Salerno-Reggio Calabria: a new model of efficiency

Most people call it the Salerno-Reggio Calabria. However, we should point out that the official name is the A2 motorway (and has been since 2017 when it replaced the A3 motorway). It is also known by a rather popular and more evocative nickname: the Mediterranean Motorway (Autostrada del Mediterraneo). This motorway linking Salerno and Reggio Calabria, and passing via cities such as Cosenza and Vibo Valentia, took a very long time to complete. The renovation works are now completely finished, however, and the Salerno-Reggio Calabria has become a high quality major motorway, that need fear comparison with few if any other motorways in Italy, even the toll roads. Indeed, it should be emphasized that the A3 motorway remains toll-free today. But the story of the development of the Mediterranean Motorway is far from complete: the Salerno-Reggio Calabria is to become the first smart road in Italy, and probably also the first such road in the whole of Europe.

A brief history of the Salerno-Reggio Calabria highway

The idea of the construction of a Tyrrhenian motorway that could link Livorno, Civitavecchia, Salerno and Reggio Calabria was already being posited back in the 1930s. However, it was not until 24 July 1961, with the passing of the Zaccagni Law, that the construction and management of a motorway between Salerno and Reggio Calabria was finally assigned to the Italian motorway company ANAS. Right from the start, it was planned as an open, toll-free major road, with two lanes for each carriageway. The estimated cost at that time was 180 billion lire. The preliminary project was entrusted to Salvatore Ruiz and, after some years of discussion about the various possible routes, it was decided to adopt the interior route away from the coast, running through the Apennine mountains.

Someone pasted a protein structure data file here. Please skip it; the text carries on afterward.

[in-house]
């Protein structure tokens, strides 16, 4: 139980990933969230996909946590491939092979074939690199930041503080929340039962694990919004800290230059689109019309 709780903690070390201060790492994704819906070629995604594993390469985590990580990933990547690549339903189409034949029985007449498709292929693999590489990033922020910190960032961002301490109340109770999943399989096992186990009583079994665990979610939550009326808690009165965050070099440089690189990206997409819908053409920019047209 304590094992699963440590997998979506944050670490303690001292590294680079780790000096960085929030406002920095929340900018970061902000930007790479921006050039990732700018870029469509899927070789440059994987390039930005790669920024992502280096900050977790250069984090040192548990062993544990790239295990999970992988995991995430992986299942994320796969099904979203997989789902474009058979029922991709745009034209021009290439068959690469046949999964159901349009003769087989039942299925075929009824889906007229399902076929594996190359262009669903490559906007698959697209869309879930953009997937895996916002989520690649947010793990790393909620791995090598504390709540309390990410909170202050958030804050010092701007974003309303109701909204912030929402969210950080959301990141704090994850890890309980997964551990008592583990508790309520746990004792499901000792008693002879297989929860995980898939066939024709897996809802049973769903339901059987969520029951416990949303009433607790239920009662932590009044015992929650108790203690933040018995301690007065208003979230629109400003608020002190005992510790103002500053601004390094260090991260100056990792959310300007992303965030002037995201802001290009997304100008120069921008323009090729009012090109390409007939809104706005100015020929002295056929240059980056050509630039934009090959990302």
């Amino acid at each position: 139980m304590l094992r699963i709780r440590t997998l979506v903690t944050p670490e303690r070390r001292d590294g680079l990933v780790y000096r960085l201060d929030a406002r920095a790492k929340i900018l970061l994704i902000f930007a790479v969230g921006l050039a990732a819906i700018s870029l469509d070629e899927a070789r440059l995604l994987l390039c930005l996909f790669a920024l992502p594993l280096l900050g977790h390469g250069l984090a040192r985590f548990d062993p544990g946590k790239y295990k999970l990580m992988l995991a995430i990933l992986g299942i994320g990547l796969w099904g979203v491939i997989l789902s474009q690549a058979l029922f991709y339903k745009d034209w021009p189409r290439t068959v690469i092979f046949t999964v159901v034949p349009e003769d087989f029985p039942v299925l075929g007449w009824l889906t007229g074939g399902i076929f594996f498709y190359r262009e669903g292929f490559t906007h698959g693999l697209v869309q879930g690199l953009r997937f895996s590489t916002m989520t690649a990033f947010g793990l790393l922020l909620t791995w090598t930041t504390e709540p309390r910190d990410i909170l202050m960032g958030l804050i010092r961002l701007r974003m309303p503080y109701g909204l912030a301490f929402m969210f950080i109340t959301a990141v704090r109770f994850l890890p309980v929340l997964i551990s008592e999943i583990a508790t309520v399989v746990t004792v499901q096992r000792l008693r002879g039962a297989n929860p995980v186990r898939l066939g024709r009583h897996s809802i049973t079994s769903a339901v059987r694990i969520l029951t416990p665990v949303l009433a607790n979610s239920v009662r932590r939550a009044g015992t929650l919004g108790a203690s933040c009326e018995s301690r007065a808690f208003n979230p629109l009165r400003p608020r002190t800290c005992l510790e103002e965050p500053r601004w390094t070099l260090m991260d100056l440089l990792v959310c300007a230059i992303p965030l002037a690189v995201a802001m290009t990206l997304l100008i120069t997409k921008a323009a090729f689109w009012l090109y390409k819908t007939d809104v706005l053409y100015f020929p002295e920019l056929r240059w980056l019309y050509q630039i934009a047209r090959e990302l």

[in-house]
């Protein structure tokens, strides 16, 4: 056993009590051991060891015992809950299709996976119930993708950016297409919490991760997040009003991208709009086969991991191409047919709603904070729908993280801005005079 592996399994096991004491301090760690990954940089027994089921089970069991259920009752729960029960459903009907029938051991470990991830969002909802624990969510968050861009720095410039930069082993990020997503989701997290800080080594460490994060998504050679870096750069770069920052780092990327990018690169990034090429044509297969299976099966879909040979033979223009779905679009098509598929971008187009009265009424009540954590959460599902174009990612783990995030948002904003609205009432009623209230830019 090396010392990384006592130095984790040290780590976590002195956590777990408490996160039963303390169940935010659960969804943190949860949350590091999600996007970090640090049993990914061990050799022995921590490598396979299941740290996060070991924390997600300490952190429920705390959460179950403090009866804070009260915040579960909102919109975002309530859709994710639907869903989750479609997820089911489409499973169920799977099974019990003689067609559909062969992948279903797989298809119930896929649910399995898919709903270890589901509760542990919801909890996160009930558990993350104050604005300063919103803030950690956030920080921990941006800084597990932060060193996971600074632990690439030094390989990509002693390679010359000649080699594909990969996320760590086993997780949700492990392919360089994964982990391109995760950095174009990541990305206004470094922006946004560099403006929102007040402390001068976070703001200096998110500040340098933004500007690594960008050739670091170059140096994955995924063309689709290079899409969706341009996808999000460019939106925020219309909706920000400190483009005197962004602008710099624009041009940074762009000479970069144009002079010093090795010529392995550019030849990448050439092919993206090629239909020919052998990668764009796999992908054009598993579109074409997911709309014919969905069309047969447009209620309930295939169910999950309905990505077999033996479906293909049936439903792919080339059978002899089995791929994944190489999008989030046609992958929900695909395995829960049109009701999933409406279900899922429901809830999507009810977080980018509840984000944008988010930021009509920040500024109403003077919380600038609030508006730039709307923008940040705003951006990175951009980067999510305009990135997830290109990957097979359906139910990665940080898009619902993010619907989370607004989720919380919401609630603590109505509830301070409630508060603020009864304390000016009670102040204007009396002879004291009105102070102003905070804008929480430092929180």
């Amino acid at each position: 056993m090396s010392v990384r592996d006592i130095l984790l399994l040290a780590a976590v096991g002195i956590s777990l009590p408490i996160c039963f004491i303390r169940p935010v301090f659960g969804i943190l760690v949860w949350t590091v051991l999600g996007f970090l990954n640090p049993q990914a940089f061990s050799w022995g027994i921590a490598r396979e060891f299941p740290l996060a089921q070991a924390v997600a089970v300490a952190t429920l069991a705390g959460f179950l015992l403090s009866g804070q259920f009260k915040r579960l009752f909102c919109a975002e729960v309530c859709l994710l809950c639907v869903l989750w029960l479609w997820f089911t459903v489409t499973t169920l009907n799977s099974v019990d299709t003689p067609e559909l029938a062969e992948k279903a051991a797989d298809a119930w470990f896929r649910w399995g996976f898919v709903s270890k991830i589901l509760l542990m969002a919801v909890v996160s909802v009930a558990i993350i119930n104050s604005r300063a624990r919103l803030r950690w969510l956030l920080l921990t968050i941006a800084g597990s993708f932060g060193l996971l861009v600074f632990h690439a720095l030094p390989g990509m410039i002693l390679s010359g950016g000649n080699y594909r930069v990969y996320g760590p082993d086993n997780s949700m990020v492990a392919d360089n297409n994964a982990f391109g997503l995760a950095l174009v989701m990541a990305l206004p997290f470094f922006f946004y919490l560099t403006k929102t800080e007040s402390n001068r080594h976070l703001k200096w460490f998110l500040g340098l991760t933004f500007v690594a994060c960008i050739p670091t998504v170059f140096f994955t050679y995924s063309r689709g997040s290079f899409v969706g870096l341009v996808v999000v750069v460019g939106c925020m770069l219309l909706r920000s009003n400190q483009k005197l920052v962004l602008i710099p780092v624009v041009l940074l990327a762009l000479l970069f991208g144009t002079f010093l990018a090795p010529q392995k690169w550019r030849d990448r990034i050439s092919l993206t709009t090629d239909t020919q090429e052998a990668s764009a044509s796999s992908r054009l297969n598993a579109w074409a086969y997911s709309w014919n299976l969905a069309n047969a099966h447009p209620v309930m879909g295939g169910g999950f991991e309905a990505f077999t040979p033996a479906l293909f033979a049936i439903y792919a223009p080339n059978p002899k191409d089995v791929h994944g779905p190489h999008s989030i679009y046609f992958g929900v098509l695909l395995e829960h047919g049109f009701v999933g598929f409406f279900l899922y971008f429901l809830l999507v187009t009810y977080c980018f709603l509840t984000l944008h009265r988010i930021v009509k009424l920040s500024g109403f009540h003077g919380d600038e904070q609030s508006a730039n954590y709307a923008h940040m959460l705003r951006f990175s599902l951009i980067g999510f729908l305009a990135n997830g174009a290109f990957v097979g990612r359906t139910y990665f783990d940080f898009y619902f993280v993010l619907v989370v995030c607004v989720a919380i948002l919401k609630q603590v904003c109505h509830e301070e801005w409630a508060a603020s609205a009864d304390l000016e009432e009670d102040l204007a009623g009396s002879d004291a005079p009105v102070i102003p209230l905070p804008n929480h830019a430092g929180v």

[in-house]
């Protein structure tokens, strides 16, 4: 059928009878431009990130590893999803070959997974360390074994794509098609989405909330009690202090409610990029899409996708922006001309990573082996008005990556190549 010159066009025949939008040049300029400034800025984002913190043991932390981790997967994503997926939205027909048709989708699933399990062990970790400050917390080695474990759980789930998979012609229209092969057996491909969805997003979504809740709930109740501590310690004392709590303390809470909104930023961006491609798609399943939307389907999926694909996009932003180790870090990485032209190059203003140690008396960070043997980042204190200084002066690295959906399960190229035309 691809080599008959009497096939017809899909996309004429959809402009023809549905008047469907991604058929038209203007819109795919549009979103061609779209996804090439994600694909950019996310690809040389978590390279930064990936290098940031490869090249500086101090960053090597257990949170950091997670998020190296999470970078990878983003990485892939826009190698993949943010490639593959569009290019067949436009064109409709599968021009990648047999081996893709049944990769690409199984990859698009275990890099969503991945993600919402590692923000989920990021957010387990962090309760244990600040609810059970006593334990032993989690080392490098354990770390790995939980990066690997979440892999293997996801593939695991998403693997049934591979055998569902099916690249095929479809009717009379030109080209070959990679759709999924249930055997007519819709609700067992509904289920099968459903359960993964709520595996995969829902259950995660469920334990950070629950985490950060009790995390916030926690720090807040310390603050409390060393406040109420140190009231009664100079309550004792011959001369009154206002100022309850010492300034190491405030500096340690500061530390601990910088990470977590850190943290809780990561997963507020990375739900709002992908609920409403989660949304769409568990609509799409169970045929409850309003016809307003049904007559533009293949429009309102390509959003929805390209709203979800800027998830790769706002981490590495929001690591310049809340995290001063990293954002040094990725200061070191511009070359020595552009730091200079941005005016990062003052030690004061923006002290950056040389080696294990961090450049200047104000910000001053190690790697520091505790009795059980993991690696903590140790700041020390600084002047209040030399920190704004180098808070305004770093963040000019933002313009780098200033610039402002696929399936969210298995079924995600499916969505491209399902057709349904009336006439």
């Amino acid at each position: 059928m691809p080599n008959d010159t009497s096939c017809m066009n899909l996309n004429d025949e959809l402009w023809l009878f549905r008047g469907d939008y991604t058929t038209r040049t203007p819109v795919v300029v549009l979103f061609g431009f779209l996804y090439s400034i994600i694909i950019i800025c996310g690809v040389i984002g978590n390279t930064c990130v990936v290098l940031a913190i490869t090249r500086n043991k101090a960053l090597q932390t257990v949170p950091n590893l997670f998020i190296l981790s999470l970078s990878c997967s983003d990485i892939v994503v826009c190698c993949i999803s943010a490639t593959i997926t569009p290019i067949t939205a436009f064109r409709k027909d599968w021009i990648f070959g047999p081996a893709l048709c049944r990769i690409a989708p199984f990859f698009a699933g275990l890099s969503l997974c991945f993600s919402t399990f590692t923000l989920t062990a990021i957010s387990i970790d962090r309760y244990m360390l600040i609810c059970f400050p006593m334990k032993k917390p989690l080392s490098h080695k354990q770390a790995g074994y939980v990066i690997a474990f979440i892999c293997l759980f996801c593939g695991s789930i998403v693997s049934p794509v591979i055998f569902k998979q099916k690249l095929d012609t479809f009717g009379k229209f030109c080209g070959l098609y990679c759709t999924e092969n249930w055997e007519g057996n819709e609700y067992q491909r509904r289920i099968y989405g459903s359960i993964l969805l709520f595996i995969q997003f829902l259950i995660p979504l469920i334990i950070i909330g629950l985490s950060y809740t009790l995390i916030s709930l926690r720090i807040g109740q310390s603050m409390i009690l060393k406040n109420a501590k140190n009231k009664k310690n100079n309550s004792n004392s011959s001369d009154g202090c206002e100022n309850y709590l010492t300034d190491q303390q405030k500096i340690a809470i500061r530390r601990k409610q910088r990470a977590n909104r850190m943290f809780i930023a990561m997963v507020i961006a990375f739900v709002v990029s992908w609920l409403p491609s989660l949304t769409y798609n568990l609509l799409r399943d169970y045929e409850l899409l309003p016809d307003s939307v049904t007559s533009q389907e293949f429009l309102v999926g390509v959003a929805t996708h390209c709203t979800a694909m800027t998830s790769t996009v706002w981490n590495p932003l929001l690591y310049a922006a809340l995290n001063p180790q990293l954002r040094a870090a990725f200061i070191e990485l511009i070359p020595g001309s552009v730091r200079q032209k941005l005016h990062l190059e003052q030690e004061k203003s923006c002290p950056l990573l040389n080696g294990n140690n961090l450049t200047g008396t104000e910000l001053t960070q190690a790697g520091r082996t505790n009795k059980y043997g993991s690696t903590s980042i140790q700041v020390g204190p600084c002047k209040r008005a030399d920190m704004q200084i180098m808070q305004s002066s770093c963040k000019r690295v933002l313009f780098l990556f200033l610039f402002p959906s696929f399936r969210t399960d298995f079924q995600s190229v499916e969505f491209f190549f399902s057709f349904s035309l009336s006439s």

Various stretches of the Salerno Reggio Calabria highway were opened at different times, until it was eventually fully opened in 1974: some of the most notable engineering works include the Italia Viaduct over the River Lao, at that time the highest viaduct in Europe, and the Sfalassà Viaduct, whose steel span frame stretches for almost 900 metres.

Over twenty years later, towards the end of the 1990s, modernization work began on the road, with the construction of a third lane for the first 53 kilometres and the implementation of safety measures for the remaining stretch of the road, including the construction of new tunnels and demolition of bridges. It should be pointed out that all this took place without closing the road to traffic. The difficulties caused by the natural obstacles to be overcome, as well as several bankruptcies among the contractors, and difficulties in assigning the necessary economic resources all led to significant delays in the work. The last major roadworks site was finally closed in 2016, marking the end of the works on the Salerno-Reggio Calabria.

The Salerno-Reggio Calabria today